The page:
They are being dispersed around the new police and civil defence units.
But nobody doubts that if it came to the crunch, they would rally to the flag of Kurdistan and fight to protect Kurdish freedom.
Kurdish leaders hope it will not come to that, and say they will work hard with their Iraqi Arab interlocutors to try to reach an understanding in the coming months over federalism and the constitution.
But many Kurds are angry at the coalition for, as they see it, leaving them in the lurch.
And they are even angrier about the situation at Kirkuk, which is already very tense and could provide the flashpoint for serious trouble.
Under Saddam Hussein's arabisation policy, uncounted thousands of Kurds, Turcomans and other non-Arabs were driven out of Kirkuk to make way for mainly Shia Arabs brought up from the south.
The Kurds are bitter that many of those displaced have not been allowed to return to their homes.
"On the issue of dealing with arabisation, the coalition dragged their feet a great deal, and we censure them harshly for that," said KDP leader Masoud Barzani.
"They reneged on the promises they gave us. Of course Kirkuk is a Kurdish city.
"Basically this issue is not even open to discussion with anyone."
The Kurds accepted a solution put forward in the Temporary Administration Law (the provisional constitution) in March, under which the original inhabitants would be allowed to return, Arab settlers would do likewise and be compensated, and Kurdish towns hived off from Kirkuk governorate to adjacent Arab provinces would be re-attached to Kirkuk.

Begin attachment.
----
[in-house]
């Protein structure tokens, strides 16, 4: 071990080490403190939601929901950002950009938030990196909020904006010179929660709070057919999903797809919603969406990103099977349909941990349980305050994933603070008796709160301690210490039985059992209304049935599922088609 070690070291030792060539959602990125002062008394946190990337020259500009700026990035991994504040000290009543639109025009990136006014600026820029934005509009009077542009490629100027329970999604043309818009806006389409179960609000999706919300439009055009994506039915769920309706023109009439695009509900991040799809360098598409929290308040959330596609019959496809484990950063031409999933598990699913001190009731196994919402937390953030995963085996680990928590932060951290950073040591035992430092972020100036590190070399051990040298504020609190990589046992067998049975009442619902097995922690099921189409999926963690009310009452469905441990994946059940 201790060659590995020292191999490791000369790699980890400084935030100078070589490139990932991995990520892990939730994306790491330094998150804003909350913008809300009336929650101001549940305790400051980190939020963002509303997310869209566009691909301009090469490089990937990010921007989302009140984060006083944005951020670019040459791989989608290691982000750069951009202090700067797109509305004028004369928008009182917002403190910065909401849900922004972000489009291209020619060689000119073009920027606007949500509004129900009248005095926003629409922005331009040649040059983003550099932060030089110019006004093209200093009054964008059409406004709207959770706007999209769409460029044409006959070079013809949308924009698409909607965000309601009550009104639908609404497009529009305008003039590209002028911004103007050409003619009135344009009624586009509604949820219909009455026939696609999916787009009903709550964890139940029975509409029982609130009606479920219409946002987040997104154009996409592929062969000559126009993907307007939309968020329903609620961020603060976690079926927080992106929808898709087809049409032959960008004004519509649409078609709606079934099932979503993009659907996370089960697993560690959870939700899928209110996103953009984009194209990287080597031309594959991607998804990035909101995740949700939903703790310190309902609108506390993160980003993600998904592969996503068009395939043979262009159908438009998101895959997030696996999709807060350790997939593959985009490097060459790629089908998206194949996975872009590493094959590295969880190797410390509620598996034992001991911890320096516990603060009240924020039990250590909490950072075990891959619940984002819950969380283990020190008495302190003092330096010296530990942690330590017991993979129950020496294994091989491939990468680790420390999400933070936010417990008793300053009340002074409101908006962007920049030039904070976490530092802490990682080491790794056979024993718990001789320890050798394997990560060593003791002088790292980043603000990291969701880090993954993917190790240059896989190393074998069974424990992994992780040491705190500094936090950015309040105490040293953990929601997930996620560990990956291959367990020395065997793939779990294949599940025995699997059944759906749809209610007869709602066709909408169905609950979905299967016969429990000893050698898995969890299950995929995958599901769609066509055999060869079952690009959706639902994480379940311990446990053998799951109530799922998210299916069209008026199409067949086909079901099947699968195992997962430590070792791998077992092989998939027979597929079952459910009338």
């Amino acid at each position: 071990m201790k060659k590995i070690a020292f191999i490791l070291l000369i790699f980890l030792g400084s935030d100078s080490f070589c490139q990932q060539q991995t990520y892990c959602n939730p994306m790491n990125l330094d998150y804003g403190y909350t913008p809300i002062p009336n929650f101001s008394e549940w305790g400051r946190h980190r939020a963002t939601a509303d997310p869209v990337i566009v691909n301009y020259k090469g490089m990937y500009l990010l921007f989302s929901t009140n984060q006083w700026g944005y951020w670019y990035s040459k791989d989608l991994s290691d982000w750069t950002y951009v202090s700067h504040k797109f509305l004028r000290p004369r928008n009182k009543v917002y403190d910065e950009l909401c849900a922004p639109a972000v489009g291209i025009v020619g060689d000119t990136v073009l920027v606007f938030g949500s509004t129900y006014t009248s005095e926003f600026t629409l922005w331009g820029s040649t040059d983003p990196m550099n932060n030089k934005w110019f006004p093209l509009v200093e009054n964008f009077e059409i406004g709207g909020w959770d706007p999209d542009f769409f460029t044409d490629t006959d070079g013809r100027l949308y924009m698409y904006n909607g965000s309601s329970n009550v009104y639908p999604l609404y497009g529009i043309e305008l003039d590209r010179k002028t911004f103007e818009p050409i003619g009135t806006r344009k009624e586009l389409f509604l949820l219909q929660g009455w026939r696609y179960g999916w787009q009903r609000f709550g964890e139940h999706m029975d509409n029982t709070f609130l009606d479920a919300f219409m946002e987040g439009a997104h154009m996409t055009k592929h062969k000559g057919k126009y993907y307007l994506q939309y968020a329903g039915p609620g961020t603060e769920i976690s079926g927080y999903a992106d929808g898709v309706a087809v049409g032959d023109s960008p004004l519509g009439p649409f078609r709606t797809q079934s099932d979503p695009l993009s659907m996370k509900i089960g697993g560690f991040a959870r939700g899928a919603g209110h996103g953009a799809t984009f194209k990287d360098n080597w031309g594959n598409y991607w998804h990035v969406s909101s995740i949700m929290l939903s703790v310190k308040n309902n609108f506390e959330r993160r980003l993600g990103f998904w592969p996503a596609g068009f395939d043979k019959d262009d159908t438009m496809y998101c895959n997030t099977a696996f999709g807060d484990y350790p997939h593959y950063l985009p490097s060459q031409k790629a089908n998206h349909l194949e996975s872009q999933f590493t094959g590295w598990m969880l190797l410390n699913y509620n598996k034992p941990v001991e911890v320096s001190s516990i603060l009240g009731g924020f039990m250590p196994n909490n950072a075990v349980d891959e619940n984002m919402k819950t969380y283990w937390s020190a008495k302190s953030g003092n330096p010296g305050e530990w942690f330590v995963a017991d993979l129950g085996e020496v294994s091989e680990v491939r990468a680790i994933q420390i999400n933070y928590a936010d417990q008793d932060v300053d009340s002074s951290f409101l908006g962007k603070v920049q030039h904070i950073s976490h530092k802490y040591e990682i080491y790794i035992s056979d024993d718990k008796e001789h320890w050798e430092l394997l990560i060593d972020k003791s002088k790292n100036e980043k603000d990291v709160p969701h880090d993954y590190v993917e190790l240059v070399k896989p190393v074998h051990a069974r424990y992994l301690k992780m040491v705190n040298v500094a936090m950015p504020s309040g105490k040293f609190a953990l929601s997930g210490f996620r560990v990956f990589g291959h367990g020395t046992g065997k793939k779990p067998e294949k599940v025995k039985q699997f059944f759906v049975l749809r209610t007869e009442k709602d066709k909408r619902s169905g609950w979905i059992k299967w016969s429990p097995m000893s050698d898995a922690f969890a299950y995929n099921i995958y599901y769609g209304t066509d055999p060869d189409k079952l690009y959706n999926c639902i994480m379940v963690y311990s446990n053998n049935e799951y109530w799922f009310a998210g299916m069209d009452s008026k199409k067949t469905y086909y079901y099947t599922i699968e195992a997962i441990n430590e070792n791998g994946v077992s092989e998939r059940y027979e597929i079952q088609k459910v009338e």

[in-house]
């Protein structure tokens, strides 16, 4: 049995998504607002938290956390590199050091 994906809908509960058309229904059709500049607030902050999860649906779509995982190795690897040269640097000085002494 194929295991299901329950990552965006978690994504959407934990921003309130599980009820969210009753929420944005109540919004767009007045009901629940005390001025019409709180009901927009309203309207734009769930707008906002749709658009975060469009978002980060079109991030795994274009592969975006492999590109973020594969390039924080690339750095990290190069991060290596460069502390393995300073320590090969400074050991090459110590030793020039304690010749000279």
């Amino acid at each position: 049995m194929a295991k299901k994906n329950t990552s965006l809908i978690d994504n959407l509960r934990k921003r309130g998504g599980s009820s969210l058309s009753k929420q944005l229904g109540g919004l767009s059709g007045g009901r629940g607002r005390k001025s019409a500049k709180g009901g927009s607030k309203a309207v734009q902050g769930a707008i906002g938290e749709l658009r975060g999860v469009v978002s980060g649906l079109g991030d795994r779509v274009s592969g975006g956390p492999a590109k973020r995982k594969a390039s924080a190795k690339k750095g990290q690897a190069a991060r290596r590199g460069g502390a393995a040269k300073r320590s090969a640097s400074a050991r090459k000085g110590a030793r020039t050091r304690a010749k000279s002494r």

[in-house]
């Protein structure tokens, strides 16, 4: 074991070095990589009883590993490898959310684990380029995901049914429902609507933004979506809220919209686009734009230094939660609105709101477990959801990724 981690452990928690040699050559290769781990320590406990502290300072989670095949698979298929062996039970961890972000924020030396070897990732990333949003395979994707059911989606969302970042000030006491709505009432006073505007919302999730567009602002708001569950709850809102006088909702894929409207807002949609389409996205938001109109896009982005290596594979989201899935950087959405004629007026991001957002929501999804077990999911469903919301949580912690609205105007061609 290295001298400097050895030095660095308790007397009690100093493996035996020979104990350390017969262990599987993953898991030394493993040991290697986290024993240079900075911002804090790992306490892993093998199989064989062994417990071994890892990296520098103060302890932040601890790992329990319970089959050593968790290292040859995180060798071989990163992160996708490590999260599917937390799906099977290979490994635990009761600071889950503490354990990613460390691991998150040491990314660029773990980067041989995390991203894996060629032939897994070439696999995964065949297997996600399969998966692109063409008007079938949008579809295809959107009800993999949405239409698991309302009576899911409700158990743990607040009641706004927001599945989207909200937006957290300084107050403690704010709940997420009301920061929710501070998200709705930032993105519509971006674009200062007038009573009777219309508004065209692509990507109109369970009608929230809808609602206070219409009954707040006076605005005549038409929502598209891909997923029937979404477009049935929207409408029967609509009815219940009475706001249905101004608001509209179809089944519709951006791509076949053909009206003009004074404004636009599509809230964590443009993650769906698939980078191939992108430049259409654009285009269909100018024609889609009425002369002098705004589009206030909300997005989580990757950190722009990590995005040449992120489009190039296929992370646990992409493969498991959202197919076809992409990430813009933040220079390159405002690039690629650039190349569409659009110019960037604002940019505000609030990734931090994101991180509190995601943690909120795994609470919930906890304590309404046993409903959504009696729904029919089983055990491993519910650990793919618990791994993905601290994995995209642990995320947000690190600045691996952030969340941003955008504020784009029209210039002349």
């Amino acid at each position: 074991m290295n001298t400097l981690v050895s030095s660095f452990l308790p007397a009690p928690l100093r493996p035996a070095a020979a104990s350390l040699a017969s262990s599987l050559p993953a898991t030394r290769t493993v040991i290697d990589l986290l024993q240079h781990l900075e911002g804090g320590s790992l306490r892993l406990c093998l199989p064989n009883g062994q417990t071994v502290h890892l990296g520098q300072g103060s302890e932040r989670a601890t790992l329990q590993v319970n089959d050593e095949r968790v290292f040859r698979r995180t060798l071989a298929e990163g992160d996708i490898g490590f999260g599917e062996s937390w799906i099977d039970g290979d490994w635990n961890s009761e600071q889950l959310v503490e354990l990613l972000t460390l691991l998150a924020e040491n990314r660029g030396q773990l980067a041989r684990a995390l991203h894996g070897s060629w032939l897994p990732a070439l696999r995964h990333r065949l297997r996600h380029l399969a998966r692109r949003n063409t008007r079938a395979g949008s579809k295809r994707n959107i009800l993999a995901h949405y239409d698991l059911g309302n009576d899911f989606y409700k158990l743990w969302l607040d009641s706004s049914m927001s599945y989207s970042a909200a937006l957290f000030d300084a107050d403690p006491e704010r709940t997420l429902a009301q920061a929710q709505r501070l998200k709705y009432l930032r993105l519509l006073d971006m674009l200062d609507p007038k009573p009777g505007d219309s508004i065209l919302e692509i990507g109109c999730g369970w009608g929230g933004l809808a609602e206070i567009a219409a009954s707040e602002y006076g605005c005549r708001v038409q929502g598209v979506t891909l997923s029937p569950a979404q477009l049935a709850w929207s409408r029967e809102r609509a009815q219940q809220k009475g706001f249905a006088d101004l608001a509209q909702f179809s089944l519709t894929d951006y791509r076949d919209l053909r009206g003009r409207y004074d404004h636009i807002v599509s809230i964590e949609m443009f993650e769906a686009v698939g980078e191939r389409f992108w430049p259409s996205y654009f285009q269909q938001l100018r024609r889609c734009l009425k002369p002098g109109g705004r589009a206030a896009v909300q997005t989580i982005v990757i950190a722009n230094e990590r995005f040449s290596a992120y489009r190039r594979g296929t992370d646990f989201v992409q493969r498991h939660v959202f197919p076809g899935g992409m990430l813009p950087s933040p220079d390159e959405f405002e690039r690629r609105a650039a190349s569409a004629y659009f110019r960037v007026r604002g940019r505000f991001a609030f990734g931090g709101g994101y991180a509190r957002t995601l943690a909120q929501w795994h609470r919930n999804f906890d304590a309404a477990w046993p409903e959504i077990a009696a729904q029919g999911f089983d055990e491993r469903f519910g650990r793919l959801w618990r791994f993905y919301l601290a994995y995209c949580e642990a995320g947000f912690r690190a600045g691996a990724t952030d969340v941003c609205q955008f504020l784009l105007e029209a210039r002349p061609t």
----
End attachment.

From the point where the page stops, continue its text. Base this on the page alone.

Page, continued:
There would then be a referendum on whether Kirkuk should join an autonomous Kurdish region or remain with Baghdad.
The Kurds say they have no doubt at all which way it would go.
But that is a long-term project, in a situation where time may be running out as tempers rise.
The Kurds want Kirkuk - with its oil-laden environs - as their capital.
But local Arabs, Turcomans and others are as fiercely opposed to the idea as the Kurds are for it.
There have been many incidents.
Alarmists believe Kirkuk could even help ignite a civil war.
"I'm afraid that the Kurds may be beginning to lose patience," Ahmad Askari, a Kurdish member of the Kirkuk city council told BBC News Online.
"There may be trouble, because Kurdish houses are still occupied by Arabs brought here under arabisation. They are still in Kirkuk. If there is a strong government, it will stop these steps to civil war. If not, I am afraid."
The fate of Kirkuk could well set the pattern for Iraq's near future: Will it be resolved by reason and dialogue, or by inter-communal violence and force of arms?